Certain innovative nuclear reactors under development, will be fuelled by nuclear used fuel. That will significantly (1) increase the economic competitiveness of NP, (2) lessen the proliferation risk of used fuel, and (3) reduce the burden of managing used fuel.

The attached Fig1, which shows that the EU and Japan, without any endowed rich energy sources like Canada, Russia and the USA, derived most of their electricity from NP during the time of their brisk economic activities up to the beginning of this millennium.

It is very interesting to take a close look at Fig2 with 2 pie-graphs showing installed capacities of pumped storage or pumped storage hydroelectricity (PSH), renewables (RES), NP and fossil fuels in the left one, and their corresponding electricity generated in right one respectively. Note that the installed capacity for RES and NP are 20% respectively, while their corresponding generated electricity are 13 and 32% respectively. If the RES had been only hydro power, HP, its generated electricity would have higher than 13%, and much lower if the RES had been only SP. Out of all standard energy for power generation, SP is the most diluted option, followed by WP. It is clear from Fig2 that NP is the most concentrated energy source. Hence it generates reliable and affordable electricity more abundantly than any other option.

The Litmus Test for NP vs. WP + SP

After the Fukushima nuclear accident in March 2011, Germans vowed to replace NP with WP and SP as stated in their Energiewende (Energy Transition), and immediately reduced the installed capacity of NP from about 20.3 to 12.0GW. I took this action as a litmus test to compare the potentials of WP and SP on one side with that of NP (see table in Fig3). So installed capacities and corresponding generated electricity for WP, SP and NP for 2010 and 2014 are reproduced in the table for close comparison.

In 2010, for example, NP, WP and SP with installed capacities of 20.3, 27.2 and 17.9GW, produced respectively 140.0, 37.8 and 11.7TWh of electricity. Note that in 2014, WP and SP with total installed capacity of 77.4GW generated 87.4TWh of electricity, less than 91.8TWh, generated by NP with installed capacity of only 12.0GGW. This is sufficient and necessary proof that NP produces electricity more abundantly than WP and SP. While NP produces dispatchable electricity for the grid, the intermittent electricity from WP and SP needs a back-up, often a coal power, to make it useful for the grid.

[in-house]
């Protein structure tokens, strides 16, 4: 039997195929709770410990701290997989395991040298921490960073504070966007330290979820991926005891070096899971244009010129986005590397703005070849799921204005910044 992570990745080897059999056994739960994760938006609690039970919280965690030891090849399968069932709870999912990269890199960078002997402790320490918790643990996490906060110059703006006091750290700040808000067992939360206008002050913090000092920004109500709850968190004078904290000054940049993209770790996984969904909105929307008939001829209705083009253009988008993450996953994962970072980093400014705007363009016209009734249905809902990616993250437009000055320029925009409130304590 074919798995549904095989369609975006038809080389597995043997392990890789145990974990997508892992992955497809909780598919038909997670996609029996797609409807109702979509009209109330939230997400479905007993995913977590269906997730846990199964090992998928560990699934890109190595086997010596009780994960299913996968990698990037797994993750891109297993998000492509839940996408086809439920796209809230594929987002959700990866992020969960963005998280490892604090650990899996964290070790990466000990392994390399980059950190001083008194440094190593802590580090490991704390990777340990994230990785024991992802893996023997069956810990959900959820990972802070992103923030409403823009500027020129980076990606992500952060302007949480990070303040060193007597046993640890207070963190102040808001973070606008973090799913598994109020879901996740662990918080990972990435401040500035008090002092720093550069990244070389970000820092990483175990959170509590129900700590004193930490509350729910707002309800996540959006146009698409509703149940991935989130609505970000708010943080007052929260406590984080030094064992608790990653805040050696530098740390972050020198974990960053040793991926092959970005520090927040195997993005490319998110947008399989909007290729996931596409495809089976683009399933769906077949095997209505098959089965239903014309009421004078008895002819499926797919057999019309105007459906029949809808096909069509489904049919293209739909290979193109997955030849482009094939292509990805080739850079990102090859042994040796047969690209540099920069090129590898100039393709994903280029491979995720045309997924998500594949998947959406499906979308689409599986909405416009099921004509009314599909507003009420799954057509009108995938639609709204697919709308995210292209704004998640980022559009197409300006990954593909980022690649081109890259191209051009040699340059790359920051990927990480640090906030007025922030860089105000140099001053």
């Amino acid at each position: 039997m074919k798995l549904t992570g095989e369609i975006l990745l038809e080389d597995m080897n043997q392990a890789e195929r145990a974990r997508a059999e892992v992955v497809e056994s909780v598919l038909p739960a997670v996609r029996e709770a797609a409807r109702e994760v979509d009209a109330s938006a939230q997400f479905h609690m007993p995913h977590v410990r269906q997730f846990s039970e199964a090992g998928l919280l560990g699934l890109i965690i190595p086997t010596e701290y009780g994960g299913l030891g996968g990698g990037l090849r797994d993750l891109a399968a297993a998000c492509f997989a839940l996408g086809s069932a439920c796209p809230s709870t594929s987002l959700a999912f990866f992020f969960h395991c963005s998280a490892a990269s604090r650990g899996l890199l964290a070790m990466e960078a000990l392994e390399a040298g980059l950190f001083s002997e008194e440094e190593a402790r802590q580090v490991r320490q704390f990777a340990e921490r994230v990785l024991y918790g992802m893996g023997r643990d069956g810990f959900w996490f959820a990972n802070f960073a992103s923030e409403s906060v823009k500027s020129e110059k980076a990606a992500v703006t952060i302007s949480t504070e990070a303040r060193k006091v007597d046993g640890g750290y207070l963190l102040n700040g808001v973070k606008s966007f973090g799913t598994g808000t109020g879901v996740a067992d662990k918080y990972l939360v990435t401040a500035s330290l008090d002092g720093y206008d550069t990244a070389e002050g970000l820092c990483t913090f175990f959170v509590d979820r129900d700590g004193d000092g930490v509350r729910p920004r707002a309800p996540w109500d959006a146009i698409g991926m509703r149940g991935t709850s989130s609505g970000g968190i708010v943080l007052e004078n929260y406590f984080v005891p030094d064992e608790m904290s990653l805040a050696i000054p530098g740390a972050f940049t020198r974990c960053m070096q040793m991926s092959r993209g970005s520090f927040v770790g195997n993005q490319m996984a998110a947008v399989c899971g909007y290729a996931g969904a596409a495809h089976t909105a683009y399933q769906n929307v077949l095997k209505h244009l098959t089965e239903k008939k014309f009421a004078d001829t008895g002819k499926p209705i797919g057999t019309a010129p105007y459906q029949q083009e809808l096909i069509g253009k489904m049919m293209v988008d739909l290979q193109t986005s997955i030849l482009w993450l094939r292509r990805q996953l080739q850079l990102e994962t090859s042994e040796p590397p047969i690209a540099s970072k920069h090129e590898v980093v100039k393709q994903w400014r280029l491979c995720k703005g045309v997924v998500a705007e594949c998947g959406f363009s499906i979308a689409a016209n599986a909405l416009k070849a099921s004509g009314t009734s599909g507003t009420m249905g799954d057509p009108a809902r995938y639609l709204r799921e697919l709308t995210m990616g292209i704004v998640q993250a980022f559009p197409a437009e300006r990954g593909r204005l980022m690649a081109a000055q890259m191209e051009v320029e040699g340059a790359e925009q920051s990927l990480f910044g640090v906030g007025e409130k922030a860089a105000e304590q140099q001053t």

Since WP and SP are not dispatch-able, a certain fraction of their electricity is produced when it is not needed, or overlapped with the backup systems. When installations of WP and SP began to surge from the second half of 2011, all the problems associated with the integration of variable and intermittent WP and SP on the grid were fully manifested leading to challenges of maintaining the stability of the grid. Despite substantial rate of installation of WP and SP, the Germans had to re-commission their old coal plants.

In 2013, Der Spiegel, one of Germany’s leading newspapers, reporting under the heading ‘Paying Big for Nothing’ stated that: “This year, German consumers will be forced to pay €20 billion ($26 billion) for electricity from solar, wind and biogas plants — electricity with a market price of just over €3 billion.” This paper made it clear that investments in WP and SP had enriched several homeowners who received generous returns from their investments, but have, at the same time, impoverished many Germans to become ‘energy poor’.

The following year, another German paper, Der Zeit, stated that: “CO2 levels in Germany have been increasing in the last three years despite the government spending nearly $140 billion (100 billion Euros) on the green energy since 2005.” The emissions were still increasing in 2017, – a serious issue for many environmentalists at the COP23 in Bonn, Germany in November, 2017.

Their concern was that Germany, the leader in climate change affairs could not achieve its much-touted emissions reduction target by 2020. Angela Merkel at the COP23 showed her concern when she said: “Now at the end of 2017, we know we are still a long way off achieving that [emissions reduction target].” Despite Germany’s best efforts as leaders of green technology, even they have been obliged to review their solutions to address social issues such as affordability of energy and jobs.